Other aspects and advantages of the invention will become apparent from the following detailed description and accompanying drawings, illustrating by way of example the features of the invention.

BRIEF DESCRIPTION OF THE DRAWINGS

FIG. 1 is a view of a down-hole instrument system used in a well bore also showing related surface equipment;

FIG. 2 is an enlarged view of a portion of FIG. 1 showing the down-hole instrument in more detail in which a light source is mounted to the distal end of the instrument and a camera is suspended from that same distal end by means of suspension members;

FIG. 3 is an enlarged detail of the lighting system and camera mounting system shown in FIG. 2 in accordance with one aspect of the invention;

FIG. 4 is a side view of the lighting and camera system in accordance with certain aspects of the invention;

FIG. 5 is a partially cutaway view of the light and camera mounting arrangement shown in FIG. 4 and showing mounting seals;

FIG. 6 presents a view of a mounting means for mounting the camera to the camera frame;

FIG. 7 presents an alternate embodiment where a light cylinder is mounted about the camera;

FIG. 8 presents a further embodiment wherein multiple light sources are mounted to the distal end of the instrument body; and

FIG. 9 presents an additional embodiment wherein the light source is mounted at the proximal end of the camera.

DESCRIPTION OF THE PREFERRED EMBODIMENTS

In the following description, like reference numerals will be used to refer to like or corresponding elements in the different figures of the drawings. Referring now to the drawings with more particularity, FIG. 1 shows a well logging instrument probe 10 connected to a surface station 12 by a cable 14. The cable 14 comprises transmission lines to transmit communication and power signals between the instrument probe 10 and the surface station 12. Referring now additionally to FIG. 2, the instrument probe 10 comprises essentially four main components: an instrument body 16, a high intensity light source 18, a plurality of suspension members 20 and a camera 22. The instrument body 16 also includes transmission lines which interconnect other components of the probe 10 to the cable 14. The cable 14 is connected to the proximal end 24 of the instrument body 16 by any conventional manner known in the art which adequately secures the probe 10 to the cable 14 and provides for the electrical connections between the instrument body and the cable transmission lines. In addition to conducting signals and power, the cable 14 is used to lower and raise the instrument probe 10 within the well bore 28 by means of the rotation of a spool 26 about which the cable 14 is wound. The spool 26 is located at the surface station 12.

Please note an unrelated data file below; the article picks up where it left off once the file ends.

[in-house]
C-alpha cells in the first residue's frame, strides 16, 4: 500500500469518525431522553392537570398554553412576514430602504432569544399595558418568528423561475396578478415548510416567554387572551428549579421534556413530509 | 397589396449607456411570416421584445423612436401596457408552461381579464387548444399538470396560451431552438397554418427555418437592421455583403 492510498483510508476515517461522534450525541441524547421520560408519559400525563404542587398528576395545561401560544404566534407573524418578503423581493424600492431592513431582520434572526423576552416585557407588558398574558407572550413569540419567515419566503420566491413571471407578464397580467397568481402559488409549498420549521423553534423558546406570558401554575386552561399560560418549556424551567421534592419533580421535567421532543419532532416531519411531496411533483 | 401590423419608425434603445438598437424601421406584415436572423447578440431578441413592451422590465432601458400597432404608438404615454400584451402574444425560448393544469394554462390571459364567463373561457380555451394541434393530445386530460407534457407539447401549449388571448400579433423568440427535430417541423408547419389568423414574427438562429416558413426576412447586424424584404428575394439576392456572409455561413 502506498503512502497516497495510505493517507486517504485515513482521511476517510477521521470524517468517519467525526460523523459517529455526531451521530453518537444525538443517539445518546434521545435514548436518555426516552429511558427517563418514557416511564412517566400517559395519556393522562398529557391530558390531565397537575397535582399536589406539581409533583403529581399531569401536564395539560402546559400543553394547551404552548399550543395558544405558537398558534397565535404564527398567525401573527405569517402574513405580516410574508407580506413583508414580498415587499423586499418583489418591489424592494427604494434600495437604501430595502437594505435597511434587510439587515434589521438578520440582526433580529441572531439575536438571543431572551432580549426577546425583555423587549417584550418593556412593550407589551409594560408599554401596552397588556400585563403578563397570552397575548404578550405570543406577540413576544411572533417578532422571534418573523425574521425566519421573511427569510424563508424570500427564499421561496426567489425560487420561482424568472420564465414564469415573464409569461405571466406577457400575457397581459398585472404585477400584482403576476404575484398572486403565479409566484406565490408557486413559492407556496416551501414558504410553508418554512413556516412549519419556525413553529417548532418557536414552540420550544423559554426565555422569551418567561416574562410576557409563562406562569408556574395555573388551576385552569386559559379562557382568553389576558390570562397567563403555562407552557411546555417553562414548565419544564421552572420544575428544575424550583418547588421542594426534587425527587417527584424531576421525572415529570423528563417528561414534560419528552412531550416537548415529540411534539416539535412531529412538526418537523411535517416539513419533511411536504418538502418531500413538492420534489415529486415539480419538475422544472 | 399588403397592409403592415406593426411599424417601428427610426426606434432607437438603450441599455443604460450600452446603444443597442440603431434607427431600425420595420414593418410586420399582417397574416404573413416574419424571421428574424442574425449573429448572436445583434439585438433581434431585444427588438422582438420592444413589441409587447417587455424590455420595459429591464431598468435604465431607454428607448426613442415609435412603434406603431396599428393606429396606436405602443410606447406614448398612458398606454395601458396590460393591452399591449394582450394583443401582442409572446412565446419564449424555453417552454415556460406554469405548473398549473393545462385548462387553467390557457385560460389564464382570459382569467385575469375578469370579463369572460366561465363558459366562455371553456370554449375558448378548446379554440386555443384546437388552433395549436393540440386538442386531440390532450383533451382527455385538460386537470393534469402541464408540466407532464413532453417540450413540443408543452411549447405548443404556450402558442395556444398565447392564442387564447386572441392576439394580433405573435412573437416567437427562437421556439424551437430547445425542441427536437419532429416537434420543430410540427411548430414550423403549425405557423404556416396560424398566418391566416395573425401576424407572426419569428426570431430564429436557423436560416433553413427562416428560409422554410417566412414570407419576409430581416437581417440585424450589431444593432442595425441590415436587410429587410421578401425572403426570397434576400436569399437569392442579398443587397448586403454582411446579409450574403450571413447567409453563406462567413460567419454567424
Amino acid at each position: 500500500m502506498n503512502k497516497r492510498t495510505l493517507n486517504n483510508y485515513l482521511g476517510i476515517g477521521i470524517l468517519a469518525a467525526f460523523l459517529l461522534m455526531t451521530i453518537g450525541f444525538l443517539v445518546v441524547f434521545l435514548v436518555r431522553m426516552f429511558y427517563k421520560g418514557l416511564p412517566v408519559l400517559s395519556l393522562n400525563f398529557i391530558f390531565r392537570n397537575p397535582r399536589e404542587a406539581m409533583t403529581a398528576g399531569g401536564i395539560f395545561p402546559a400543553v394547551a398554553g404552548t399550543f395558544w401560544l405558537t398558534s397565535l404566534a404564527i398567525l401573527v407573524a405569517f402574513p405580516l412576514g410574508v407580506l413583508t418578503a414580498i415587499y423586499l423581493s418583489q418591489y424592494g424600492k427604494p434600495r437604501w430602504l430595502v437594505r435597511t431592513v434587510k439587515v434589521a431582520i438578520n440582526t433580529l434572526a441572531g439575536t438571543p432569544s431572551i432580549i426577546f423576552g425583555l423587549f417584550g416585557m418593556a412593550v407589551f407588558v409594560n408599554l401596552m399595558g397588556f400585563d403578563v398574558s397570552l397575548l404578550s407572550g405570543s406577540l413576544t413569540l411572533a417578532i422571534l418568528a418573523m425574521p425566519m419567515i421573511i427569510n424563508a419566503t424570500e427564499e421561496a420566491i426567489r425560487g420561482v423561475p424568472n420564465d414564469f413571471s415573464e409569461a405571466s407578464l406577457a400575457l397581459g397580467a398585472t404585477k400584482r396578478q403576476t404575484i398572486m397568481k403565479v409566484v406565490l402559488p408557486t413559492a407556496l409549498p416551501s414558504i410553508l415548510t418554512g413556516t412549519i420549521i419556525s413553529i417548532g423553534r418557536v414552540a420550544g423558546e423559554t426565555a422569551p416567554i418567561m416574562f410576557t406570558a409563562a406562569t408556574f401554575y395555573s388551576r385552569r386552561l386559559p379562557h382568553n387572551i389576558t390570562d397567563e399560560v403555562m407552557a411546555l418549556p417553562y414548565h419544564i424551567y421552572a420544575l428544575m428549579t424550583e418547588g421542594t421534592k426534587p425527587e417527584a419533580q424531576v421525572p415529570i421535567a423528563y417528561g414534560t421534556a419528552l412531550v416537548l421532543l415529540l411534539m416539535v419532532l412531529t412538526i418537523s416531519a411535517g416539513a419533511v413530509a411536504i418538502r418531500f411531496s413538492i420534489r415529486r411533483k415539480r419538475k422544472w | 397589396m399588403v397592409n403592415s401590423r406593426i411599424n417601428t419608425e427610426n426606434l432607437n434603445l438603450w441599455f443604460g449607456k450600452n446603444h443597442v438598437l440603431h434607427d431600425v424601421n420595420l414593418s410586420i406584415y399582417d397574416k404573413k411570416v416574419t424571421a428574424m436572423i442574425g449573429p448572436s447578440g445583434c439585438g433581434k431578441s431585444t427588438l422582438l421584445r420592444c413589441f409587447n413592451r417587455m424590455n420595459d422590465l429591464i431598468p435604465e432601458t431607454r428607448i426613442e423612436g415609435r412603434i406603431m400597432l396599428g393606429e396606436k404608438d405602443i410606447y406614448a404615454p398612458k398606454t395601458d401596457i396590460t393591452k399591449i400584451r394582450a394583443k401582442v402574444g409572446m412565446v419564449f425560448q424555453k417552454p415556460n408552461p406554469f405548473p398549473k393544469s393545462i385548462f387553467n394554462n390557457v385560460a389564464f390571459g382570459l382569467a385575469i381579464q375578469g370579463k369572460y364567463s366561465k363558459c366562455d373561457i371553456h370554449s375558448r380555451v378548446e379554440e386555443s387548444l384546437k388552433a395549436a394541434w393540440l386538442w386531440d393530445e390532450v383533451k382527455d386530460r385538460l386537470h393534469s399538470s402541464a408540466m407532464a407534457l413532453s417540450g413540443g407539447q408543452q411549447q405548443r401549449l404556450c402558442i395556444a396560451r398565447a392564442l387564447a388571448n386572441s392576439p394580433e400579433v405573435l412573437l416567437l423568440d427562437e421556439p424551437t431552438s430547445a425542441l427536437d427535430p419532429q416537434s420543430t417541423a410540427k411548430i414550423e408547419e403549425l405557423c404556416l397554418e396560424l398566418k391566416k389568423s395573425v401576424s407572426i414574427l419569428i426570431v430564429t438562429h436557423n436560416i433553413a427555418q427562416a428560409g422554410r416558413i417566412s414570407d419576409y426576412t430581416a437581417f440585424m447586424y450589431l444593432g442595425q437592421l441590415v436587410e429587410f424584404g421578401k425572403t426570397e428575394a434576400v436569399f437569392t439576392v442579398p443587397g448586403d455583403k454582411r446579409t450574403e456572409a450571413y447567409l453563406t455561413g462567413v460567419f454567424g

Referring now to FIGS. 3 and 4, the high intensity light source 18 is mounted onto the distal end 30 of the instrument body 16. The light source 18 comprises a high intensity lamp, preferably a halogen or quartz bulb, contained within a lamp housing 32. The bulb is mounted in a lamp socket which may be any commercially available socket which supports the selected lamp. The lamp and socket are surrounded by the lamp housing 32 which is clear and water tight and which may be threadably connected to the distal end 30 of the instrument body 16. The lamp socket is wired to the power transmission lines within the instrument body 16. Disposed at the base of the light source 18 is a concave parabolic reflector 34. The concave reflector 34 has a polished metal surface such as stainless steel and is shaped to direct the light generated by the light source 18 distally from the instrument body 16 towards the well bore walls 36 and the camera 22.

As is apparent from FIGS. 1-4, the camera 22 is located distally to the light source 18 which puts it within the field of illumination 38 (FIG. 2) created by the light source 18 and the concave reflector 34. The plurality of suspension members 20 are used to rigidly mount the camera 22 to the distal end 30 of the instrument body 16. In the case shown in FIGS. 1-4, four suspension members 20 are used; however, more or fewer may be used as required. These are mounted to the distal end 30 of the instrument body 16 and the proximal end of the camera 22 and by so mounting, do not increase the overall diameter of the probe 10. Additionally, suspending the camera 22 at a distance from the light source 18 provides some insulation for the camera 22 from the heat produced by the light source 18. This insulation can be of utmost importance where the camera 22 is already undergoing significant stress in a high-heat environment.